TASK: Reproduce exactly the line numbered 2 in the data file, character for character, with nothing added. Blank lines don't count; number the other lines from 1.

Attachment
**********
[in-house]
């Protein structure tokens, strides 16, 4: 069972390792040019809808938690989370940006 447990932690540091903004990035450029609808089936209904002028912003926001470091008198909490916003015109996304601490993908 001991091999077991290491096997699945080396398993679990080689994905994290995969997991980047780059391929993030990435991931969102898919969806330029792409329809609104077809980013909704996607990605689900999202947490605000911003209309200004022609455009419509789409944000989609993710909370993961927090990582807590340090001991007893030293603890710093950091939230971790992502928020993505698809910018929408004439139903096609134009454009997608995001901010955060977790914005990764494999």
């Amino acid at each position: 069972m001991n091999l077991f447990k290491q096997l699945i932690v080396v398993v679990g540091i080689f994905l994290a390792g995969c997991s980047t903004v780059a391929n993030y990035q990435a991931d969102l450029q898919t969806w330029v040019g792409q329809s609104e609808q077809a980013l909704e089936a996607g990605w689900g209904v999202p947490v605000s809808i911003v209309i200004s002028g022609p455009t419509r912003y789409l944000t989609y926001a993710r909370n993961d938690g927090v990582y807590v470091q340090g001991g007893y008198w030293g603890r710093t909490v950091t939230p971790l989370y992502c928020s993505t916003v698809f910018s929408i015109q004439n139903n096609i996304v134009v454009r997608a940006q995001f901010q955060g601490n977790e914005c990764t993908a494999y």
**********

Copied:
């Protein structure tokens, strides 16, 4: 069972390792040019809808938690989370940006 447990932690540091903004990035450029609808089936209904002028912003926001470091008198909490916003015109996304601490993908 001991091999077991290491096997699945080396398993679990080689994905994290995969997991980047780059391929993030990435991931969102898919969806330029792409329809609104077809980013909704996607990605689900999202947490605000911003209309200004022609455009419509789409944000989609993710909370993961927090990582807590340090001991007893030293603890710093950091939230971790992502928020993505698809910018929408004439139903096609134009454009997608995001901010955060977790914005990764494999």